Grass covers are starting to build on livestock farms, extending the number of grazing days in front of cattle.
As covers build, don’t lose focus on sward quality. The aim for May is to graze swards down to around 4cm to 5cm or the point of the toe cap on your boot.
This will ensure there is plenty of leaf in the sward when animals re-enter paddocks again in the next rotation.
As grass growth increases, you will need to shorten your rotation to main sward quality. A 12- to 15-day rotation may be necessary when grass growth reaches peak levels.
This means skipping paddocks and taking out surplus grass for silage. It takes a lot of confidence to skip paddocks, especially when starting out with rotational grazing.
Walking the grazing block every week, but ideally twice per week, during May will help build the confidence to take grass out for silage.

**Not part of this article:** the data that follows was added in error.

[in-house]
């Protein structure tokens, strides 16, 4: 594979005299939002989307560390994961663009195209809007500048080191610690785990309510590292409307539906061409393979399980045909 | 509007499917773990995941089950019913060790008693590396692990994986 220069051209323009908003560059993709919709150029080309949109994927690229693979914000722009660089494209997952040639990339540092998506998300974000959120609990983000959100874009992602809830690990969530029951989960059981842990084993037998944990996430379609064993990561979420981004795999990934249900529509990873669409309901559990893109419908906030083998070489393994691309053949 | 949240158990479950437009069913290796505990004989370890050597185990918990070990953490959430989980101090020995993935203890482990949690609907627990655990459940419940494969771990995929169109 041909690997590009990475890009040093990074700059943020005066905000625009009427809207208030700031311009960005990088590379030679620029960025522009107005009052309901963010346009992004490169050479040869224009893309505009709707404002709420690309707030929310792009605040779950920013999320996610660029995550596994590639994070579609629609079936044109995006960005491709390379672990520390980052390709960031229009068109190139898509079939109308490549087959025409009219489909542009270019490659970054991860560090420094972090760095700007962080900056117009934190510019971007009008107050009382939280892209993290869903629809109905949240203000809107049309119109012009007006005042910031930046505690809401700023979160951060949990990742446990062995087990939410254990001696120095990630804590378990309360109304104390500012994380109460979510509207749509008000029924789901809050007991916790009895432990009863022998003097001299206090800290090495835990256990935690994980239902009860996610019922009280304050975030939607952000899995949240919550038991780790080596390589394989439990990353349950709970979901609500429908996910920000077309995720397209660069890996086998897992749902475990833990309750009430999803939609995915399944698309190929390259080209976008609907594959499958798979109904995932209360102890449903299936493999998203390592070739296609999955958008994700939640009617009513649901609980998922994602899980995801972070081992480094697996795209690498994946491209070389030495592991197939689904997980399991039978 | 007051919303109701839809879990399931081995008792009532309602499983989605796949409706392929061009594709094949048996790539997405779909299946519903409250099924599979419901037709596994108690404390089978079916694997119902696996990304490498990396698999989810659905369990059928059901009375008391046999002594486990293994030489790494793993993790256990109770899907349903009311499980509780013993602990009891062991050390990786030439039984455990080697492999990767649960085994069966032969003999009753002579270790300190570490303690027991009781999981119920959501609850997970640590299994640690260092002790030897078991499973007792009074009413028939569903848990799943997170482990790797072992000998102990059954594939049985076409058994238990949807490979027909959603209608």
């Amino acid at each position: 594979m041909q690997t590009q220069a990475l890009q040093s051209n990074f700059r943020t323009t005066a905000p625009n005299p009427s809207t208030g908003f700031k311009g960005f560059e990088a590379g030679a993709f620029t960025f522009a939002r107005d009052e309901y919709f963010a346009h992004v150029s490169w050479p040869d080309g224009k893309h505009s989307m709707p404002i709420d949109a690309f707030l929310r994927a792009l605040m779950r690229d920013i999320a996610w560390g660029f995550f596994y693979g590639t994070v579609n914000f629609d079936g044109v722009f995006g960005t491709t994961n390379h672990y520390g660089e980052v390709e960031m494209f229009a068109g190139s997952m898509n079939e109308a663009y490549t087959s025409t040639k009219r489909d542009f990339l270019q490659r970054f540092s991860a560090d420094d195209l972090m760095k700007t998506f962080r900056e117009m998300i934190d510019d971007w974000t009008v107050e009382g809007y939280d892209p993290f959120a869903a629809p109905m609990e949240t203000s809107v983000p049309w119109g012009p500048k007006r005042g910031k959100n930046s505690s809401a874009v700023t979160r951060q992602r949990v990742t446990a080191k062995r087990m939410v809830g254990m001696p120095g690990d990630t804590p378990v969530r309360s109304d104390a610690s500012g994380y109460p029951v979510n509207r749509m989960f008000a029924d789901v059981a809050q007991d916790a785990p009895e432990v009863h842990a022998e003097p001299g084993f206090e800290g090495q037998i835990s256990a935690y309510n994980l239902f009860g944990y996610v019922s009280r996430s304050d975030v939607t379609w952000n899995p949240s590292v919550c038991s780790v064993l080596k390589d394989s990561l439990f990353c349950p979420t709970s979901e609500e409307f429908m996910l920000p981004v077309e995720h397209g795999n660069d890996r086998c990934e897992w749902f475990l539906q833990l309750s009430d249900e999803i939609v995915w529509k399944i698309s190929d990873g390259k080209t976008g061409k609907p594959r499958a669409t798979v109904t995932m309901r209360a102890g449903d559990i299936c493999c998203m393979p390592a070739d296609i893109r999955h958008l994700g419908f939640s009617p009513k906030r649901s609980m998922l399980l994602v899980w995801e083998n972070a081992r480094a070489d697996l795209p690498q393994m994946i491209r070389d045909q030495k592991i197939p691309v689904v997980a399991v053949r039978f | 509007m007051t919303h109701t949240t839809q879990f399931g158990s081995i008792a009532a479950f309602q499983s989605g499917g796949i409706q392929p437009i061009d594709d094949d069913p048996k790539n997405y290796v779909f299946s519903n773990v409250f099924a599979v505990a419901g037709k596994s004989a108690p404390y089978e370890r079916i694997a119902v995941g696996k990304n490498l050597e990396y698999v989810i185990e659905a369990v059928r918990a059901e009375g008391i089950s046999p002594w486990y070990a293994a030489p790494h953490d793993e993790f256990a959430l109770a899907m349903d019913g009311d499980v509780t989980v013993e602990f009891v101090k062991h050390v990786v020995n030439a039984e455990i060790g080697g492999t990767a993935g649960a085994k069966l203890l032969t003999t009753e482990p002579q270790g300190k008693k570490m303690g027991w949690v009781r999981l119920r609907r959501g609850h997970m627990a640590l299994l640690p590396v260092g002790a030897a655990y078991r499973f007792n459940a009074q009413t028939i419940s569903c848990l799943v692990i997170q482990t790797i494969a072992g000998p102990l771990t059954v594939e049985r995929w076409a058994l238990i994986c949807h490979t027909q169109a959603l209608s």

The key is to take out a surplus early. This means paddocks will be ready to graze again in the next rotation.
Leaving covers to bulk out will only slow regrowth on paddocks, potentially causing a grass shortage in June.
Keep stock moving
By reducing the rotation to around 15 days from the usual 21 days during May and early June, cattle will be entering swards at lower covers.
This makes it easier to keep on top of grass and clean out swards. On a 21-day rotation at peak growth, grass covers will get far too strong for grazing.
It is then harder to clean out swards, making topping a necessity. Also, with cattle eating more stem than leaf, weight gain will suffer.